The new technology, which Pocket-lint has already been treated to in a demo, replicates a 7.1 sound system through any headphones on your phone - as long as it has Qualcomm's new Snapdragon 800 processor.
Dubbed Headphone:X, the new system is based around the idea that the new processor - expected in phones and tablets in the second half of 2013 - can handle the post-processing that is needed to trick your ears into believing you are surrounded by speakers.
What's remarkable is that the post-processing is handled by the Qualcomm processor rather than the headphones, meaning it will work on anything from the normally sub-par headphones in the box to the top of the range models like those from Beats or Denon.
Testing out the new technology in demo room on the Qualcomm stand at Mobile World Congress, we are very impressed.
The demo, designed to show off the new technology to the full, had us first listening to a standard 7.1 surround sound system and then the same again but wearing headphones.
We and the other journalists in the room at first doubted that the sound was being played through a rather average pair of Sennheiser headphones, rather than the Marantz powered 7.1 speaker system in the room, but it sitting through the demo twice, it was clear that it was.
Qualcomm admits that the new offering from DTS could be possible with some of the company's current top of the line processors like the Snapdragon S4 Pro, however it won't be coming to anything but the new chips.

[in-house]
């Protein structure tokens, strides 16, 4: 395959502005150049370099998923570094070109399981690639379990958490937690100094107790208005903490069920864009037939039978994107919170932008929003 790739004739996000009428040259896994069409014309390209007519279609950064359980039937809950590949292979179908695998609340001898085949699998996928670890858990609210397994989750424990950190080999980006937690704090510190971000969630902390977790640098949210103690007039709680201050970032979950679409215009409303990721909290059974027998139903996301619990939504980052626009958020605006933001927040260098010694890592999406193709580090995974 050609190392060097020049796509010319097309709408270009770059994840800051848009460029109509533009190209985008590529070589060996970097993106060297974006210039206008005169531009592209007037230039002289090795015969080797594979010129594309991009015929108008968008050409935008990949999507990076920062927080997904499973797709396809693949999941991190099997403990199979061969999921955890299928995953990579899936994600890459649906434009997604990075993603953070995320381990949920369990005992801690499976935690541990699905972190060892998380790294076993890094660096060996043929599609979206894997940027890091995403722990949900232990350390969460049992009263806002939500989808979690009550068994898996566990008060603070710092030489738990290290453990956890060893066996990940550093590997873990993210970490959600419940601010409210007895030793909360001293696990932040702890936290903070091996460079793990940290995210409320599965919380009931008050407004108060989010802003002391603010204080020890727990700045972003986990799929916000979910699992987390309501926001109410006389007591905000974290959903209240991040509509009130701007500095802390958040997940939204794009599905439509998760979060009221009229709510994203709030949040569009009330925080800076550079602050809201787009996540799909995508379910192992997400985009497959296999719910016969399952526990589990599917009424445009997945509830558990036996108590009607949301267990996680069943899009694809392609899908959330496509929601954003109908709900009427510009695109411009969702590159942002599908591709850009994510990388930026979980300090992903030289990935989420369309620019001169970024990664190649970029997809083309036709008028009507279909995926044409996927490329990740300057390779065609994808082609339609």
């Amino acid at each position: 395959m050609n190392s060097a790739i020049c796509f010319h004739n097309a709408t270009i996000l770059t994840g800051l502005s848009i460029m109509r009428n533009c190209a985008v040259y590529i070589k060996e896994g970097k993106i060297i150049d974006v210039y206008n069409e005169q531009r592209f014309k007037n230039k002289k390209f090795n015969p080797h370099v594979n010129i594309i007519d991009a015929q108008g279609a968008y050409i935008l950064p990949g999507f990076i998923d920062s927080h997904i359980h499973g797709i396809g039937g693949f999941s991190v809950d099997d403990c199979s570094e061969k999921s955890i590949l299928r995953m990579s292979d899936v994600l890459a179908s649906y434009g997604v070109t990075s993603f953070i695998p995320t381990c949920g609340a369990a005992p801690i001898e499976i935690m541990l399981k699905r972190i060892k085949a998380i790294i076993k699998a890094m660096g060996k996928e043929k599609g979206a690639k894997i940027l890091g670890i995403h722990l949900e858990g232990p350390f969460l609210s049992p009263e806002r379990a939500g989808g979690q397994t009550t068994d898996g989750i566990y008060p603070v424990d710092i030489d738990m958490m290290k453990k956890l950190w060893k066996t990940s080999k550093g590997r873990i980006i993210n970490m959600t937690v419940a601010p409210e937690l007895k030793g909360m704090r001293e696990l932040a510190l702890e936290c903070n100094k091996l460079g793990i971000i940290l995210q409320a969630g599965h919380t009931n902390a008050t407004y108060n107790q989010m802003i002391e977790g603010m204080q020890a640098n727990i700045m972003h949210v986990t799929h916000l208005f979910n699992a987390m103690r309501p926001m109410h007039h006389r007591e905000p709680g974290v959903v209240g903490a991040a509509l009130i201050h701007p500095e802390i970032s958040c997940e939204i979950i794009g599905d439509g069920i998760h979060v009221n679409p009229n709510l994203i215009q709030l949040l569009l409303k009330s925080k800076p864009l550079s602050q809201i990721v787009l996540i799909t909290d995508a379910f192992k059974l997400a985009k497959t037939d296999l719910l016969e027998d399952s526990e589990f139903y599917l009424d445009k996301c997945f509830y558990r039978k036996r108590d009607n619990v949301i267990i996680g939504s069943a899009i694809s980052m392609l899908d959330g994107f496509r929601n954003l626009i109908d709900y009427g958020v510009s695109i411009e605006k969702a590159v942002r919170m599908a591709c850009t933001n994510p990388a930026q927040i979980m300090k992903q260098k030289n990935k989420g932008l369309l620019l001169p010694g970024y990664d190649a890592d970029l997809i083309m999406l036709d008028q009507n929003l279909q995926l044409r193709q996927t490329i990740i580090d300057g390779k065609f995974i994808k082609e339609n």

Qualcomm hopes that, combined with the Snapdragon 800's ability to run 4K video footage, the new processor will appeal to manufacturers like Sony, Nokia, and HTC enough to convince them that its customers will want the cinema experience via their phone - we certainly want them to.
DTS Headphone:X will be available on Snapdragon 800 processors in the second half of 2013. Qualcomm warned that manufacturers can opt not to include 7.1 support in the device, but suspect they will because it is such a good feature.
At the moment most streaming and download movie services like Lovefilm and iTunes offer only 5.1 audio with their movies and TV shows, which could either speed up adoption of the 7.1 system if phones with Qualcomm's chip prove popular, or mean manufacturers are not yet bothered as there is limited content available.
Having experienced it, we hope makers do opt to support the new audio technology.